If the card succeeds to achieve the Update Spare ID state, it may try to enter the Clear old ID state. To achieve this, it tries to write a 00 to the old record ID. While the pointer value of the old record still points on the old record ID, the writing of this 00 may fail because of a power loss. In this case, the card is left in the accidental state without spare record, but with one defective record having a pointer value 00 and one defective record with a pointer value not equal to 00. This is the most complicated case and the state machine recovers it into the Calculate Spare LRC state by setting the record ID of that record with a pointer value not equal 00 to zero. This corresponds to the action being taken originally in the Clear old ID state.
If the state machine finds itself in the Clear old ID state, it tries to calculate the LRC of the “old” spare record. If the power fails now, the LRC of this “old” spare will be any value indicated by “xx”. Finding a defective spare record and one other defective record after the power comes back is a unique indication, however. For this situation, a rule may therefore be defined to update the LRC of the defective record. If done successfully, the card automatically reaches the desired Calculate Spare LRC state. As a matter of fact, such state had been described already before the change, however it can be seen from the table in FIG. 2 that the same rules apply to reach the desired final state.
If the card has reached the Calculate Spare LRC state, it tries to achieve the Calculate old Record LRC state which is the final state in order to accomplish the update record function. Therefore, the LRCs of the “old” record and the present spare record are calculated. If the power fails during this update, the machine remains in the Calculate Spare LRC state. However, the rule to handle this situation is already known from the very first state: as a defective spare record is found after power-on, the rule states to update the LRC of the spare record. If applied to the current state, it does exactly what was scheduled by the sequence anyway. Thus, the card will for sure reach the final state.
It can be concluded that the above scenarios clearly prove the feasibility of the proposed inventive concept. The scheme avoids one special situation, namely the situation which indicates the existence of only one defective non-spare record. This was particular important, since this situation is the most probable one for any (unwanted) alteration of data in the EEPROM due to reasons other than power failures. The probability for any other of the described indications is much lower. Therefore, using the redundancy does not harm the level of data protection by the LRC character.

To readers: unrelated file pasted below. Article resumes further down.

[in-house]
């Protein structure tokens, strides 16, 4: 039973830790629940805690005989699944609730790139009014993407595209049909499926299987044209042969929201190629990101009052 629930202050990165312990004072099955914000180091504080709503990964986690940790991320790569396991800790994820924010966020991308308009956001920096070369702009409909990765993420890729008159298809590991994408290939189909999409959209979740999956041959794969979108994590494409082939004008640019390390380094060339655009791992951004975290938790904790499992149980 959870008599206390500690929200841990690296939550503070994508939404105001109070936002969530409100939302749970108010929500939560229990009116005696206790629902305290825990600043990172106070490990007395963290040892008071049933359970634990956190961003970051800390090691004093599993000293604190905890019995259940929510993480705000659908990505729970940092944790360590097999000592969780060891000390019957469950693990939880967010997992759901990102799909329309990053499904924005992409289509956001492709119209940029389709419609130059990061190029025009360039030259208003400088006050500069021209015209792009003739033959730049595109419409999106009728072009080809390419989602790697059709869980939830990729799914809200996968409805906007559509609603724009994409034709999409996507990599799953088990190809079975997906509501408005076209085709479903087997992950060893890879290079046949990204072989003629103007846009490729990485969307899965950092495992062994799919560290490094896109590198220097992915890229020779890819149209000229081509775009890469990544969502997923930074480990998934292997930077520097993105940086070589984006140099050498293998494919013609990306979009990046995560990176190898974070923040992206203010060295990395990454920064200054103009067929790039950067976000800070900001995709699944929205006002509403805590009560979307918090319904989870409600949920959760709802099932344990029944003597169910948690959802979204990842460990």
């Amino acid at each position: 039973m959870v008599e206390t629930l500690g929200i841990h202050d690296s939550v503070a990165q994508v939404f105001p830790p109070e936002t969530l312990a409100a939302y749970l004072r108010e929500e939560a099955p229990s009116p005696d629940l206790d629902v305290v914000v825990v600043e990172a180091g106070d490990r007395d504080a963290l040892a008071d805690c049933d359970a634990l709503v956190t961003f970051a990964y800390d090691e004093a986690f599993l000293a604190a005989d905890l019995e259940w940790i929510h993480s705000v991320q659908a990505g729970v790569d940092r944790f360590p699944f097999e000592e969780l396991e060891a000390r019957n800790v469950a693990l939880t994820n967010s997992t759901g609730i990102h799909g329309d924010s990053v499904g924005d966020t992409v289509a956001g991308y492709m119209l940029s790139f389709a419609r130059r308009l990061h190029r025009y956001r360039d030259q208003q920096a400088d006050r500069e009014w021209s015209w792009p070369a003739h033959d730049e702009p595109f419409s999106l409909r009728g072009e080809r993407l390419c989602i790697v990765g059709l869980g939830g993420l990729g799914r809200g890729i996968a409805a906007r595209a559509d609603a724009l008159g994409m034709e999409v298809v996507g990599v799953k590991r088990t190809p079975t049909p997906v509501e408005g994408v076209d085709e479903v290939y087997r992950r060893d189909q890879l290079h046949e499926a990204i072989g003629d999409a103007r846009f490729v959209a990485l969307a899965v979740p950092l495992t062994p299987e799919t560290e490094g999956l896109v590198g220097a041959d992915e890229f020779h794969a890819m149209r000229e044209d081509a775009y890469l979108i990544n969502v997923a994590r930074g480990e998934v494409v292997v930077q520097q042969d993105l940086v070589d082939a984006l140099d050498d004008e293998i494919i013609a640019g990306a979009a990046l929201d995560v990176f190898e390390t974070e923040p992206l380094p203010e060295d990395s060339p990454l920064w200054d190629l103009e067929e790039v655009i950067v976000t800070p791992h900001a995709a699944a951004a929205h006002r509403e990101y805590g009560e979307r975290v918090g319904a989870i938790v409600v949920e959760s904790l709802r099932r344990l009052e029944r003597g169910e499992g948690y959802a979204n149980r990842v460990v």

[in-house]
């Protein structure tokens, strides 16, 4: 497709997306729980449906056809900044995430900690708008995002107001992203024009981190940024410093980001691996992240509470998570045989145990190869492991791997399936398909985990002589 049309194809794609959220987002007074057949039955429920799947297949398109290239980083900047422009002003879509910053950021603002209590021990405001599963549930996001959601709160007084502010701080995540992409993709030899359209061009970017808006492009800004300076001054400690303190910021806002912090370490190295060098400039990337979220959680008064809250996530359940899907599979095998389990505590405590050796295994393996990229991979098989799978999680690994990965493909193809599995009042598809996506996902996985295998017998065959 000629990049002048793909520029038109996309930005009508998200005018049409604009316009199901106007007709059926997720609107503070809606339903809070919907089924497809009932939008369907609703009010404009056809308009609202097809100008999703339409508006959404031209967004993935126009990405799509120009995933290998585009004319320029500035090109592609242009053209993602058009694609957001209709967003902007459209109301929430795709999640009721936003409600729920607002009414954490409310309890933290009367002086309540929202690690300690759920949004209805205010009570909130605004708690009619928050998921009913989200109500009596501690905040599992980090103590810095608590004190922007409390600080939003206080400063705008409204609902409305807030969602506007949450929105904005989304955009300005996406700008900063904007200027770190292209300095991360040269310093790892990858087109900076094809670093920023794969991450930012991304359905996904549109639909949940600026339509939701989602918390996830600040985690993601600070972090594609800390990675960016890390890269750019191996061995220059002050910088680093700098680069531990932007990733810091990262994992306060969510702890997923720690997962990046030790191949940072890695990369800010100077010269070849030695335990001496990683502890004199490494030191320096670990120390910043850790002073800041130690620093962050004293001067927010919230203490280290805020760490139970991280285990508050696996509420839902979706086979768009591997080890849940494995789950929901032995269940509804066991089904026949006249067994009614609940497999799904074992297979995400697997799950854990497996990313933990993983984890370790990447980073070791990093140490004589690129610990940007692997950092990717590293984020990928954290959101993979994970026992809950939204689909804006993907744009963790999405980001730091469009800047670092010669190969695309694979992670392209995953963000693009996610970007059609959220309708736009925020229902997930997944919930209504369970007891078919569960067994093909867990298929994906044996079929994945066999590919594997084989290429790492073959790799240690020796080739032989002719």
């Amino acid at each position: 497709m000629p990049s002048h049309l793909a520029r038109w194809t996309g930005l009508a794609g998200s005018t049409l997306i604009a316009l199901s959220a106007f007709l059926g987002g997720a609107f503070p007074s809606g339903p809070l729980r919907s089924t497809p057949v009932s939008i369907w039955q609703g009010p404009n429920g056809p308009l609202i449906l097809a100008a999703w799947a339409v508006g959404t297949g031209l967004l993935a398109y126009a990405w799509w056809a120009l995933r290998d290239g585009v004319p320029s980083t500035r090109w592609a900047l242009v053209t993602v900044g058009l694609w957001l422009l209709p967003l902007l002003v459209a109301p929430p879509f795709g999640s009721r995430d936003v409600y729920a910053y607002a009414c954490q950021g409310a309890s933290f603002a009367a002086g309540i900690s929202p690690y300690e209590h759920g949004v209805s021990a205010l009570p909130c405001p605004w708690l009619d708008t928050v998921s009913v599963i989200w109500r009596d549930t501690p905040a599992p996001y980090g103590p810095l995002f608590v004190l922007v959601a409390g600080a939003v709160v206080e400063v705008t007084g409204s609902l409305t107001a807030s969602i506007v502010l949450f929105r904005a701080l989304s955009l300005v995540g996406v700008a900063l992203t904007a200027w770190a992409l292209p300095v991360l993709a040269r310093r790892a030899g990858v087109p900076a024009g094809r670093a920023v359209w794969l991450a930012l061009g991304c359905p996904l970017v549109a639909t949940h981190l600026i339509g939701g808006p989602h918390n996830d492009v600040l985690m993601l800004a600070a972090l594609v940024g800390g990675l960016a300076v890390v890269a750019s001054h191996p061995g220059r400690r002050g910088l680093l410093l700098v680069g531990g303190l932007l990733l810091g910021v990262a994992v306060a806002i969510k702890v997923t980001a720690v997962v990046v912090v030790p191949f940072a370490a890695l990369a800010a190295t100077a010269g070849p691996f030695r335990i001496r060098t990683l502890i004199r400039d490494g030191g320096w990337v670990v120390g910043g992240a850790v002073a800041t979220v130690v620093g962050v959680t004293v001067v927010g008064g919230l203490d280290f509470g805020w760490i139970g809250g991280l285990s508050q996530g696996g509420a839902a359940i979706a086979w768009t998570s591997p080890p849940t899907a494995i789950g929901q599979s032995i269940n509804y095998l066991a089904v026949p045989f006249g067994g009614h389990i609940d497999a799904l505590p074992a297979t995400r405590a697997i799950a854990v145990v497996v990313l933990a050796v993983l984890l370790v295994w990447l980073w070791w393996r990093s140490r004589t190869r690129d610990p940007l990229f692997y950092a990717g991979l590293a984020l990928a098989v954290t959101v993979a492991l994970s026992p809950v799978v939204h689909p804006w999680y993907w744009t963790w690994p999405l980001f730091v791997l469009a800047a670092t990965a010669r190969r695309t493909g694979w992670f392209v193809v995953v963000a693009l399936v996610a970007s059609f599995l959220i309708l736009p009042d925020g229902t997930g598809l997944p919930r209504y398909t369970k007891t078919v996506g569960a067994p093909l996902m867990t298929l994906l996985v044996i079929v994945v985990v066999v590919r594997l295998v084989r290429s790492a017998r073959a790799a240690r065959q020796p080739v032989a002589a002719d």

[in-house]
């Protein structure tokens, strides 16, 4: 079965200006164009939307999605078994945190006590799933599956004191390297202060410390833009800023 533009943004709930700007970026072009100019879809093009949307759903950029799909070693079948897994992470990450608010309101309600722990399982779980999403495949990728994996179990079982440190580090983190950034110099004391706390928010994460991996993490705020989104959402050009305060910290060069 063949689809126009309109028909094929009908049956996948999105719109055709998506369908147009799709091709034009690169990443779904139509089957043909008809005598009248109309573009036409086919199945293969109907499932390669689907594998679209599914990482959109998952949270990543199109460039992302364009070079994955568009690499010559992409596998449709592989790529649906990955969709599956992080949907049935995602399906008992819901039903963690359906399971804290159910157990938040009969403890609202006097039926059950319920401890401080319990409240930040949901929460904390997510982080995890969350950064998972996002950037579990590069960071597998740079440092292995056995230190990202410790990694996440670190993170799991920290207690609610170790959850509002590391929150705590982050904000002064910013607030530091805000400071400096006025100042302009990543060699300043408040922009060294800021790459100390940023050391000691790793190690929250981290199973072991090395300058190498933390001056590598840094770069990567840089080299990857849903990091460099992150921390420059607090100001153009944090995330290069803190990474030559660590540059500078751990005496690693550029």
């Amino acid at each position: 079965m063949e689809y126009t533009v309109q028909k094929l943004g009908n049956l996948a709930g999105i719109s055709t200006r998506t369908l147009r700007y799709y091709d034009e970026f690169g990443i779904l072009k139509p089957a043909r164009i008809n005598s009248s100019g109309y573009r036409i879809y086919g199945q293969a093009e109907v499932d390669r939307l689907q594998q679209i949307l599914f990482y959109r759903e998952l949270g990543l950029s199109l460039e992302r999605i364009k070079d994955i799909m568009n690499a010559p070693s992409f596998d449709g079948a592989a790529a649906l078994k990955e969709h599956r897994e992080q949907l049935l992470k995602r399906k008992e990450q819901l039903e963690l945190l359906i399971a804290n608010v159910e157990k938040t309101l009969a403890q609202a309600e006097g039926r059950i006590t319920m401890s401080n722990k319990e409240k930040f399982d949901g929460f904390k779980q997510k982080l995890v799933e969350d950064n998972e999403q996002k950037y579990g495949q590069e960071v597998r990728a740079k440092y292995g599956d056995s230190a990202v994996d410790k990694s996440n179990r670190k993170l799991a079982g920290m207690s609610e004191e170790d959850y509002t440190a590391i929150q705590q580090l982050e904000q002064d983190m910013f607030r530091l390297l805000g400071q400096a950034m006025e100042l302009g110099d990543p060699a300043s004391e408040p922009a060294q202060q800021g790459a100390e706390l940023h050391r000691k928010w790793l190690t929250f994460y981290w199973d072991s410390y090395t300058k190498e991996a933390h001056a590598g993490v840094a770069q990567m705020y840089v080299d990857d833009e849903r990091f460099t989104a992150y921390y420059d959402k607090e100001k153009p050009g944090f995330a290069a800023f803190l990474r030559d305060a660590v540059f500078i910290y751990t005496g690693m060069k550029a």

FIG. 3 finally shows the different states for achieving the desired data integrity for an updated record in a graphical form, i.e. a graphical representation of the described concept. The main diagonal (upper left to lower right) defines a state path for the ordinary case without any power interrupt. The four boxes above the main diagonal define the possible accidental cases which are reached in case the power drops during a state transition in the main diagonal. The remarks on the arrows indicate the appropriate repair actions according to the rules given in the description above.
States 11 and 12 show the appropriate typical path for an APPEND RECORD state transition, while states 13 and 14 define the possible accidents for these steps.
Finally, for a better understanding, a mapping of the state numbers of FIG. 3, “State 0” through “State 14”, to the states described in FIG. 2 shall be given. The states of FIG. 3 are given in the first column, the second column shows the corresponding state names of FIG. 2.
State 0=Old State
State 1=Write Spare Record
State 2=Calculate Spare LRC
State 3=Update Spare ID
State 4=Clear Old ID
State 5=Calculate Spare LRC
State 6=Calc. old Record LRC
State 7=Write Spare Record-Accident
State 8=Calculate Spare LRC-Accident
State 9=Clear Old ID-Accident
State 10=Calculate Spare LRC-Accident
States 11 through 14 of FIG. 3 correspond to the APPEND RECORD mechanisms and are not explicitly addressed in FIG. 2.
While the present invention has been shown with reference to a particular embodiment, it is obvious to someone skilled in the art that it can be adapted to match the environment in which it is going to be used. The inventive principle can be applied to correct errors caused by power failures, interrupted transactions, fraudulent or other unauthorized modifications on the card, to name a few.
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|U.S. Classification||714/15, 235/380, 707/999.202|
|Cooperative Classification||Y10S707/99953, G06Q40/02|
|Jul 23, 1999||AS||Assignment|